The Privacy Rule does not require a notation in each medical record that has been accessed by public health authorities, as long as the information required under the Privacy Rule is included in the accounting for disclosures. Where, as with many public health disclosures, access to an entire universe of records is involved, tracking disclosures can be accomplished without the need for documentation in each record. This flexibility in the manner of documentation facilitates complying with the accounting requirement.
By way of background, a covered entity may disclose protected health information (PHI) without the patient’s authorization to a public health authority that is legally permitted to collect or receive such information for public health surveillance or related activities (45 CFR 164.512(b)(1)). A covered entity is also required by the Privacy Rule to account to the patient for such disclosures of PHI, if the patient asks (45 CFR 164.528). Further, under the Privacy Rule, making a set of records available for review by a third party constitutes a “disclosure” of the PHI in the entire set of records, regardless of whether the third party actually reviews any particular record. See 45 CFR 164.501, for the definition of disclosure. Thus, mere access by a third party, such as a public health authority, to PHI is a disclosure and subject to an accounting for disclosures.
Public health surveillance activities often involve a retrospective review by a public health authority of a universe of patient records to identify reportable events. When a reportable case is identified, the specific data items pertinent to the public health surveillance activity are extracted and reported to the public health authority.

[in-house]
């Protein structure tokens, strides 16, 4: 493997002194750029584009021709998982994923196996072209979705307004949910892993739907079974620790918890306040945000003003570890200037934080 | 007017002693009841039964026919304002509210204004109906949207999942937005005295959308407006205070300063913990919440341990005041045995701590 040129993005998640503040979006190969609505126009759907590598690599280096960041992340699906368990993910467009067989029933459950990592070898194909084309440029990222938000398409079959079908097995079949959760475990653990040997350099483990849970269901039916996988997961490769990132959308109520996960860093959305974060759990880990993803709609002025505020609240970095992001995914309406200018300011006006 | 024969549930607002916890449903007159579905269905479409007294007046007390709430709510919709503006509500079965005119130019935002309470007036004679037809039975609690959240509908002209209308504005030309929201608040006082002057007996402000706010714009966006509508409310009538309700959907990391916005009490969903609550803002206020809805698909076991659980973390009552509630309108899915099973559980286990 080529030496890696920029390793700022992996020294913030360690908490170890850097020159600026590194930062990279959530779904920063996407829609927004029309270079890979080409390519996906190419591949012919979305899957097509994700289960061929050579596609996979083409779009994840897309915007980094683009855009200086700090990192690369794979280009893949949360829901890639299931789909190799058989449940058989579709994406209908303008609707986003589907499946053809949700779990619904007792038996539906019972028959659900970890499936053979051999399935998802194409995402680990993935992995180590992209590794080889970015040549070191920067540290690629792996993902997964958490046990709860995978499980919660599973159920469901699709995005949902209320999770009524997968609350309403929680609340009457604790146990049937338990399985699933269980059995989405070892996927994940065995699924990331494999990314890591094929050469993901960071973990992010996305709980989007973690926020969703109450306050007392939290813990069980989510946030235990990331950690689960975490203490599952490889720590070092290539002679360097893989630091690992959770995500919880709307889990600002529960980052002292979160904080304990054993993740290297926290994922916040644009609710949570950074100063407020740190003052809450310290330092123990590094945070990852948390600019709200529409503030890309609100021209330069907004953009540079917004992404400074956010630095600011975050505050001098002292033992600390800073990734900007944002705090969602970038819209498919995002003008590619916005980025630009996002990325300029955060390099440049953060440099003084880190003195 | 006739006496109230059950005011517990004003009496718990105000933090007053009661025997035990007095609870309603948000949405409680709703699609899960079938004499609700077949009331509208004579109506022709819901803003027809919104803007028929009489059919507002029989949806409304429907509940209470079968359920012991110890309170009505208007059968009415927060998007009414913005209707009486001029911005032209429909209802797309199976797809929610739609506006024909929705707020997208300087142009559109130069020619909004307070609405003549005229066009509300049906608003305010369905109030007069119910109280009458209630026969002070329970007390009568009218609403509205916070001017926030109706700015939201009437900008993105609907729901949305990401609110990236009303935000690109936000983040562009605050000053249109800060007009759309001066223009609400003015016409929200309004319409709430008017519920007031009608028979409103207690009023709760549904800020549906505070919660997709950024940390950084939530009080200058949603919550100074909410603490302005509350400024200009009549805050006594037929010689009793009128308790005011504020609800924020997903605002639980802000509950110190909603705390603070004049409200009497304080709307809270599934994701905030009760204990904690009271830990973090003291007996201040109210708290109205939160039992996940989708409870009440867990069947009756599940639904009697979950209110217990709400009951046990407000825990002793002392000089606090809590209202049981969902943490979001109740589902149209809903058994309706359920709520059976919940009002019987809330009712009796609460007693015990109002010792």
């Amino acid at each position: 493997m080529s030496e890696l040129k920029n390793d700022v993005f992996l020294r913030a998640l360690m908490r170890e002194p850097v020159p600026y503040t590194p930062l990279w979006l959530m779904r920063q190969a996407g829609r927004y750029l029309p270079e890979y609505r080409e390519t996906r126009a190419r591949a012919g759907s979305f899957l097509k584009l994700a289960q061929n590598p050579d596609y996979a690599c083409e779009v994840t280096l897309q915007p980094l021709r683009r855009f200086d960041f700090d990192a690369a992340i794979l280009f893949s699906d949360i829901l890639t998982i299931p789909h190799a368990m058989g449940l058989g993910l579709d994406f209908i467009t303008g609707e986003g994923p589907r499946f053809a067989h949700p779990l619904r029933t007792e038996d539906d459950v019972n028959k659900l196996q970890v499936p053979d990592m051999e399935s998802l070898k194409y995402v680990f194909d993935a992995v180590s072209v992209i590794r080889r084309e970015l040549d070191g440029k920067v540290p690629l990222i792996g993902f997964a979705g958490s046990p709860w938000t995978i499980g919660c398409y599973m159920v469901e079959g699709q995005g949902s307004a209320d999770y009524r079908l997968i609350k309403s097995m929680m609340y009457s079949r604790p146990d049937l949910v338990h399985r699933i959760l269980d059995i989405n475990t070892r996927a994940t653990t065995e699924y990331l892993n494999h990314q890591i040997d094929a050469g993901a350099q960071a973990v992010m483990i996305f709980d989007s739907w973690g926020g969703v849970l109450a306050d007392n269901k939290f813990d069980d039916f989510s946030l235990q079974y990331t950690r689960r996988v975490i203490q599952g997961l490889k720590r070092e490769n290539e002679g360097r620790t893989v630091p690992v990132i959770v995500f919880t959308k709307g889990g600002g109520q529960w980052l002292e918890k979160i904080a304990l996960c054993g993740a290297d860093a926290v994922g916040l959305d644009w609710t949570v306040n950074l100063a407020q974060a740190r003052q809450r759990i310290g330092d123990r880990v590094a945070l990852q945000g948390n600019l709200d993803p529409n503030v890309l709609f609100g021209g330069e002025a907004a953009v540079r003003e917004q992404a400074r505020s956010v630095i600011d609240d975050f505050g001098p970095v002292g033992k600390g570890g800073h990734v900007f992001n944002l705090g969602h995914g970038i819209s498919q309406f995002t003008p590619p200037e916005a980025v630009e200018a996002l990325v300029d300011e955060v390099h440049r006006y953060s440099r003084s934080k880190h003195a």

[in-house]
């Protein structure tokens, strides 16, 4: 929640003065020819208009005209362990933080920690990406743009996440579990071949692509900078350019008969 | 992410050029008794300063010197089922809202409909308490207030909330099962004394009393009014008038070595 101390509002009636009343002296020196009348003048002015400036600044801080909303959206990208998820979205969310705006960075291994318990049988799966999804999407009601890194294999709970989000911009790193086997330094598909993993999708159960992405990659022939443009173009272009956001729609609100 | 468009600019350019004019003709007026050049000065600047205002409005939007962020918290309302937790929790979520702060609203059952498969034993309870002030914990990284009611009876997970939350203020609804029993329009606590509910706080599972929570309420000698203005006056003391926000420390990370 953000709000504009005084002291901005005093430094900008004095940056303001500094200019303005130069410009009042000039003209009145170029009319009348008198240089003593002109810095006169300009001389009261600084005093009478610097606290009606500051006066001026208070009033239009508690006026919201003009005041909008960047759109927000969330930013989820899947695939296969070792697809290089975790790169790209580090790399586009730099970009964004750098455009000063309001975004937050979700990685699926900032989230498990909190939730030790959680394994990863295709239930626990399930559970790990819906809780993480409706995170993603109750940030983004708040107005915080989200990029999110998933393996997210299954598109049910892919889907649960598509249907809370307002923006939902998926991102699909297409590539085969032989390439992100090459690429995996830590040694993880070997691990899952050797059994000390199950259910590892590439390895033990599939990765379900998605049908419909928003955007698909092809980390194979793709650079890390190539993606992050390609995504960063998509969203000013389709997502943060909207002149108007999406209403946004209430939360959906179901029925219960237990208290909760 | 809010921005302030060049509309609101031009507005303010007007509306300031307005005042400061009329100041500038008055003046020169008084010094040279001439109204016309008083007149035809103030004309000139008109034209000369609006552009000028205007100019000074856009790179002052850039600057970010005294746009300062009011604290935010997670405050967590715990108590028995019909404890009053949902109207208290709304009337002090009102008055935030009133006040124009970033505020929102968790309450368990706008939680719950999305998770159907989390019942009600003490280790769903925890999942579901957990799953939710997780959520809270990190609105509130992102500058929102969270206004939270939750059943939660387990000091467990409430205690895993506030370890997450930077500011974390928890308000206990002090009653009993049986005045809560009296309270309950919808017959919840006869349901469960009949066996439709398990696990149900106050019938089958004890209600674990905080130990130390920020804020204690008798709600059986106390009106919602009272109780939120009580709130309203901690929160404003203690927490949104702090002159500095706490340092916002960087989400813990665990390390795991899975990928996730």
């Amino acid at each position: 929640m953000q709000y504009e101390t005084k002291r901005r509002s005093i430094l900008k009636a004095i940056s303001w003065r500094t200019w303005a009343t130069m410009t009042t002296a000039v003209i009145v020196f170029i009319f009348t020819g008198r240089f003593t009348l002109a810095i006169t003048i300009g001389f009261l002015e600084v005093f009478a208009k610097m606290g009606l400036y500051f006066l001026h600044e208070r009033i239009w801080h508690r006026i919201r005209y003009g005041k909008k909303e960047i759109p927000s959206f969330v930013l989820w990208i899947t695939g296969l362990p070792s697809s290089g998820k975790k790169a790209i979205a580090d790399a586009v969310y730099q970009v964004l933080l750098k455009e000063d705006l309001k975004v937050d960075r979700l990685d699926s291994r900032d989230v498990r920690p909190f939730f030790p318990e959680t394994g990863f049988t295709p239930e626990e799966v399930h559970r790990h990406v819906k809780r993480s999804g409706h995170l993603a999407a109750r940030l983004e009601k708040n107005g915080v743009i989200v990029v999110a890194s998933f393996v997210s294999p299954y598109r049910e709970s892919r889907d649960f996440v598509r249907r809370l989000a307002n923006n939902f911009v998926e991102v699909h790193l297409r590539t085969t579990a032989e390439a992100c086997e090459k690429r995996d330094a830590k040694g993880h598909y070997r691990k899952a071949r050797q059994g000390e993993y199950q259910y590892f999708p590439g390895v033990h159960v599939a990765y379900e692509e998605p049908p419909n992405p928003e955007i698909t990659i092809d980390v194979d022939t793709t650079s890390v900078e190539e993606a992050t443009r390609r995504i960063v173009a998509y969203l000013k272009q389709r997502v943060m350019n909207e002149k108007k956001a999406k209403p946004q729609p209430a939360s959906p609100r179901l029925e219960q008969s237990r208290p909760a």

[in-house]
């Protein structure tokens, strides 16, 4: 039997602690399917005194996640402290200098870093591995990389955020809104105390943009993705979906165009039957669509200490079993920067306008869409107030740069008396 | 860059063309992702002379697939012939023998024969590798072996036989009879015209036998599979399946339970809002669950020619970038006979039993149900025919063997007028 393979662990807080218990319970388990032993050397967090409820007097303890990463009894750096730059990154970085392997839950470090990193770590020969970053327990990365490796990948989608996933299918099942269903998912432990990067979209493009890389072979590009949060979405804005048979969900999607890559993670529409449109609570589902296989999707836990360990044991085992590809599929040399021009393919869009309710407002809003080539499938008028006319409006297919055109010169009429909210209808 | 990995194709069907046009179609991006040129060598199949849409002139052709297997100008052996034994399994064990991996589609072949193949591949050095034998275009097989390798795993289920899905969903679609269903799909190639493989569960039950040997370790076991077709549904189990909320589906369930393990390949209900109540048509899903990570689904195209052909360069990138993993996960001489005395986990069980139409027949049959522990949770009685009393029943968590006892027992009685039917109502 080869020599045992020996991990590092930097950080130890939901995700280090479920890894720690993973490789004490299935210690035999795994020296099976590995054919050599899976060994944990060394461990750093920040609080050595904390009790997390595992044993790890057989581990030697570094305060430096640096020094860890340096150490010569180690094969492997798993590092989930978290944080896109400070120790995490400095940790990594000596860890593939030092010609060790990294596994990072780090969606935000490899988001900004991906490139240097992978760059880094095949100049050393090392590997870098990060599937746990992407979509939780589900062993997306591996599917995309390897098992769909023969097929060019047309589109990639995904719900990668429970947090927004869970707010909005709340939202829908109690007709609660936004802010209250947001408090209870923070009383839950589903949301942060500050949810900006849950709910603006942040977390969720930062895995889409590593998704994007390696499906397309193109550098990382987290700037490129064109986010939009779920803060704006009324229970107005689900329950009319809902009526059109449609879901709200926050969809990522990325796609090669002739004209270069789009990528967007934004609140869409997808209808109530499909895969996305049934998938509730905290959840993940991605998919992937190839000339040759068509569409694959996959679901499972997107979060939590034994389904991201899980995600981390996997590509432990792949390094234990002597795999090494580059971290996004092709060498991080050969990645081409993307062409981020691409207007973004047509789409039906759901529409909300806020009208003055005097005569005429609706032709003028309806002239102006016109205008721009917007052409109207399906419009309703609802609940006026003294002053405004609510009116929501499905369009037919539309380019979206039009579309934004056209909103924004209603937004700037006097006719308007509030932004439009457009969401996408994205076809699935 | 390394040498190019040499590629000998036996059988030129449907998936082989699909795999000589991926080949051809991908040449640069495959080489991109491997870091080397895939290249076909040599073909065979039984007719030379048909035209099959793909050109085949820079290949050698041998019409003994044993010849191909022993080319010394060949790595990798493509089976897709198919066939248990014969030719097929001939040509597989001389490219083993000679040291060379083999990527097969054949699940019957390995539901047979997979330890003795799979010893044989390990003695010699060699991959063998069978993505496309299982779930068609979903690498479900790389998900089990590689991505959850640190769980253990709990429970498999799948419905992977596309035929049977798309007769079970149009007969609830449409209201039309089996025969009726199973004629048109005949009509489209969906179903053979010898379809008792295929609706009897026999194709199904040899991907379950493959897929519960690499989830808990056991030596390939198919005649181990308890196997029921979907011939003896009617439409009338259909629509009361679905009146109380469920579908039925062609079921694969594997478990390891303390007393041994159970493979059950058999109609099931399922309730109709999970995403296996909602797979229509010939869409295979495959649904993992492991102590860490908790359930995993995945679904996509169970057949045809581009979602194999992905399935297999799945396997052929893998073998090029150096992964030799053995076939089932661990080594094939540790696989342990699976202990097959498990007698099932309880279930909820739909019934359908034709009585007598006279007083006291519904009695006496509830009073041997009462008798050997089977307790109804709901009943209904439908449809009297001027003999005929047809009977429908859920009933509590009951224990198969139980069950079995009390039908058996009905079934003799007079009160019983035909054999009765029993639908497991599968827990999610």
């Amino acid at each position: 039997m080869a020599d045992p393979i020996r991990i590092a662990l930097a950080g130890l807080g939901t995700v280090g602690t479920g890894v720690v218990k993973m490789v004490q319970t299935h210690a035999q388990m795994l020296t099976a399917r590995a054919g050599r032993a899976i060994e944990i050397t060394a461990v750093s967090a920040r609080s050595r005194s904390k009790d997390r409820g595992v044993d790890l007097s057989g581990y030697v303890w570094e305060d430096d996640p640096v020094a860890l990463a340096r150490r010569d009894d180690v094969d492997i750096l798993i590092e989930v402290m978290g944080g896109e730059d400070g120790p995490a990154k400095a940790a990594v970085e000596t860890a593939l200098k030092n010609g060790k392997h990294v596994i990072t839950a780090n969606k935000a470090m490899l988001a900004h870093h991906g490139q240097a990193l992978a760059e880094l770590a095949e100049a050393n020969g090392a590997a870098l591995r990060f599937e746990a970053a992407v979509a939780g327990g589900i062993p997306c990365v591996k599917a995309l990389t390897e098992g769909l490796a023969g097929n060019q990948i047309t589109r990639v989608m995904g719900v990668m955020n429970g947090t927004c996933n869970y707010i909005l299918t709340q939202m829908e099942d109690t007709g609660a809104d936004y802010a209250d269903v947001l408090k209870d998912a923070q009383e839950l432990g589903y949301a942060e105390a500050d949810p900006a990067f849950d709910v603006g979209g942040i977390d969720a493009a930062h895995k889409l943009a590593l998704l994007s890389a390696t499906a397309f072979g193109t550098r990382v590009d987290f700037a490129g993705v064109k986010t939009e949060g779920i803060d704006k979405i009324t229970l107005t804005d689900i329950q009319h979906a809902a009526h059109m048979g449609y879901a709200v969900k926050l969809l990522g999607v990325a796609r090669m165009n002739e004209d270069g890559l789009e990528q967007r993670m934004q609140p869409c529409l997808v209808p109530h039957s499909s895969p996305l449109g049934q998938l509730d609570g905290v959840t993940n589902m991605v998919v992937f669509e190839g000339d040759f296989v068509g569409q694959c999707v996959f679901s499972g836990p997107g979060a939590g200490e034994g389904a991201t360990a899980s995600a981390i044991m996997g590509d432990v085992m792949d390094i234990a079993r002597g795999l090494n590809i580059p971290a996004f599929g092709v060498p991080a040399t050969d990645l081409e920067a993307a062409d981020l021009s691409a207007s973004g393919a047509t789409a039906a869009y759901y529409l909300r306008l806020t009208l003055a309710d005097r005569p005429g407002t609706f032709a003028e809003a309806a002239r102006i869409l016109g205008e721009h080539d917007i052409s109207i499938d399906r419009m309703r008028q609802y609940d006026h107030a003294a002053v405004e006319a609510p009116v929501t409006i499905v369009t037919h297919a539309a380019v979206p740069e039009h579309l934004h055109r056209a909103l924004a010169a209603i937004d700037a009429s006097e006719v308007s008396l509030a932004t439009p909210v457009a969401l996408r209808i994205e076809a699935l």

For example, retrospective review of the medical charts for all patients treated by a health care provider or all charts of patients treated in the entity’s emergency department may be required to identify cases of new or previously unknown infectious agents, clinical conditions associated with the use or abuse of illicit or prescription drugs, or adverse events or reactions associated with pharmaceuticals or medical devices. In these cases, as noted above, all records to which access was provided to the public health authority are deemed to have been disclosed under the Privacy Rule. Because of the universal nature of the access provided, the documentation required for the disclosure can be easily maintained. The covered entity need only document the identity (and address if known) of the public health authority to which access was provided, a description of the records and PHI subject to access, the purpose for the disclosure, and when access was provided. This documentation need not be noted in each record. It would be sufficient, for instance, for the covered entity to maintain a separate notation of such disclosures, applicable to all records so accessed. Then, if an individual requests an accounting, the covered entity need only determine whether the individual’s records were among the universe of records to which the public health authority was granted access. All individuals whose records were accessed in this fashion would receive the same accounting for the disclosure.